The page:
A HAMPSHIRE mother is worries about what proposed cuts by Hampshire County Council will mean for her visually-impaired son.

She is concerned that they may result in him falling behind, and could even force him out of mainstream education.

Oliver White, who turns 11 tomorrow, has blue cone monochromatism, which means he is completely colour blind, and nystagmus, which means his eyes move involuntarily.

His field of vision is limited, and he cannot recognise detail at a distance of anymore than a couple of metres, meaning that he can't recognise people who are not very close to him.

His conditions were detected when he was an infant.

Throughout school he has, says his mother, Sue, received an excellent level of support, meaning that he is able to get the most out of school and hasn't been struggling to keep up with his classmates.

But Sue is worried that all that could be about to change, due to county-wide plans to reduce support for children with special educational needs and disabilities.

Hampshire County Council has proposed changes to its Specialist Teacher Advisory Service (STAS), which provides support for children who have hearing or visual impairments, physical disabilities or speech, language and communication needs.

The consultation period ended on Saturday, and plans involve a reduction in visits for some children with special needs from specialists, affecting hundreds of children and resulting in the loss of several full time staff by up to 17 percent.

"If you look at Oliver, you can't see that there's anything wrong, " says Sue, from Romsey.

"He adapts well and people can forget how significant his visual impairment is. In class, the main differences are that he has to sit at the front, has additional equipment, such as an ipad, as he can't see the white screen, and anything he is going to read has to be enlarged.

"But his support assistant also does a huge amount behind the scenes, including enlarging everything."

Specialist training is also given at his school, to ensure that everyone from midday meal supervisors to the head teacher understands Oliver's needs and is able to help ensure he gets what he needs to thrive.

"He has been with the children at his school since reception and has a strong friendship group," says Sue.

"They accept his sight and naturally help him, like showing him which thing is a particular colour or helping him spot his friends in the playground.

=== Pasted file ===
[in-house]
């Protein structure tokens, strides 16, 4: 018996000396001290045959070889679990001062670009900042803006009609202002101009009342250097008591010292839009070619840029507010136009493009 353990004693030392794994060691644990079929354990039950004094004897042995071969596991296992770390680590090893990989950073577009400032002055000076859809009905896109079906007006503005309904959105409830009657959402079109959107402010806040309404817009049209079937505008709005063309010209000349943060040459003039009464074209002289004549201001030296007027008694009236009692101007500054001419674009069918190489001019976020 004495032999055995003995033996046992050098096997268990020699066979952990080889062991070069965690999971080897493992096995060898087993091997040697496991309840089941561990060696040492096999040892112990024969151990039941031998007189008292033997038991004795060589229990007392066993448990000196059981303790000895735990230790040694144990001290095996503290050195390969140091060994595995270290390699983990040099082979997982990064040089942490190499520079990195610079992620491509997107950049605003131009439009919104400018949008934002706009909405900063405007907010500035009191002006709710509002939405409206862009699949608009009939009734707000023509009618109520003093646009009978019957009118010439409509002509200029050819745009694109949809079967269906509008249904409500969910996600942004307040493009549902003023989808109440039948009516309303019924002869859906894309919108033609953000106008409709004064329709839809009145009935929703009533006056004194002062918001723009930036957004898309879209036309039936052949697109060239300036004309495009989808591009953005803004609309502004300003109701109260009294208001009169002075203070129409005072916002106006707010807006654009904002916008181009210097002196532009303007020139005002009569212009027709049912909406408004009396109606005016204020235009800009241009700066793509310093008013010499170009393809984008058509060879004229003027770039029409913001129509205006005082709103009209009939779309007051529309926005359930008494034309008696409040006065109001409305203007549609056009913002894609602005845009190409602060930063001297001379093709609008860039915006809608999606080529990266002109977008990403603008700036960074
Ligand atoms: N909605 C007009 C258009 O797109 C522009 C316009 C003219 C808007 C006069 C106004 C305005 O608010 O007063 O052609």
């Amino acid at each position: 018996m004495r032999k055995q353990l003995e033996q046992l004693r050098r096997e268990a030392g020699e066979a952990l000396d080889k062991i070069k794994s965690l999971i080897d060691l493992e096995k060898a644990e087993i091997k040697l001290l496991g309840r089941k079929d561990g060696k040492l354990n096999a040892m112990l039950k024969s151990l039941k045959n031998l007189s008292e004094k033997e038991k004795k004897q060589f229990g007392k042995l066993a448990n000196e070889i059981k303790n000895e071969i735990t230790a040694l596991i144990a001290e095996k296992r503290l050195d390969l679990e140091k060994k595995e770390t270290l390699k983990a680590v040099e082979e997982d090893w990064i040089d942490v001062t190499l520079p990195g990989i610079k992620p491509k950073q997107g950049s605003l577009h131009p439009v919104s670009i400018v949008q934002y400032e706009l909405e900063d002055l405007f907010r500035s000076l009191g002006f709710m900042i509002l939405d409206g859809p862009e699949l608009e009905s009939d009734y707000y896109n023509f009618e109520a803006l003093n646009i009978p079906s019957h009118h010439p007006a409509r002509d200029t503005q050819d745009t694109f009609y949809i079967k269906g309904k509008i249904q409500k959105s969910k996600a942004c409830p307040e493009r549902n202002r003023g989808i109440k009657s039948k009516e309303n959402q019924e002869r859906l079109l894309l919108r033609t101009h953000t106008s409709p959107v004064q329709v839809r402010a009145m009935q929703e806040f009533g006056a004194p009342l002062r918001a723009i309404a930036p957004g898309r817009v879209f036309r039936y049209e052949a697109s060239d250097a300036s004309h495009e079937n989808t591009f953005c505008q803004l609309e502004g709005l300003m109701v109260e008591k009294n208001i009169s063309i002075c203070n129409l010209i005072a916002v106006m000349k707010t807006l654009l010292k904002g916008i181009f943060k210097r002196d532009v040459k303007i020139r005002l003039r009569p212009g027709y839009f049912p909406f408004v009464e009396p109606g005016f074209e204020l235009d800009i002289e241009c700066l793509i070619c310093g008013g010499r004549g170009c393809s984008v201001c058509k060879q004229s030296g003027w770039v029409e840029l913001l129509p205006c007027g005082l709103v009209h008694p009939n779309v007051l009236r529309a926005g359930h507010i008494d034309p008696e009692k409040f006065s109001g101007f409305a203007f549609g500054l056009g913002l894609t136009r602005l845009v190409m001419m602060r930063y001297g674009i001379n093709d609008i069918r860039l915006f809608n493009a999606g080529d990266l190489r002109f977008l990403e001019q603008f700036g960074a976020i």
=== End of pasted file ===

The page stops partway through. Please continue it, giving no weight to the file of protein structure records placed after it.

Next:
"Oliver has been supported really well through the STAS, and reaching his targets in all his subjects on the basis of this. He is currently able to cope in mainstream education really well, and in September, wants to go to the same school as all his friends, which his sister already attends.

"If there isn't going to be the same level of support that he's been getting, that's a real concern as it's almost more important in secondary school; there will be more reading to prepare, more equipment to move around from classroom to classroom.

"If he is well supported and has someone there being a good advocate for him, he will be able to thrive, but if not, he will start falling behind, and it's not just him. There are children with additional needs across the county."

Sue adds that she thinks the proposed cuts are ill-considered.

"If these children aren't getting the support they need, they may not get their GCSEs and will be less employable and therefore a long-term drain on society."

Sue is also concerned that a lack of support could force Oliver to be withdrawn from mainstream education, where he is with children he has known for most of his life, and placed in a special school, which could be very disruptive and upsetting for him.

"My message to Hampshire County Council is please reconsider reducing this service," she adds.

"At the moment, my son is receiving an excellent level of support and he is thriving and happy in mainstream school. He deserves well-training, qualified staff going into his school to make sure that he reaches his potential."

* Hampshire County Council had not given a comment at the time of writing.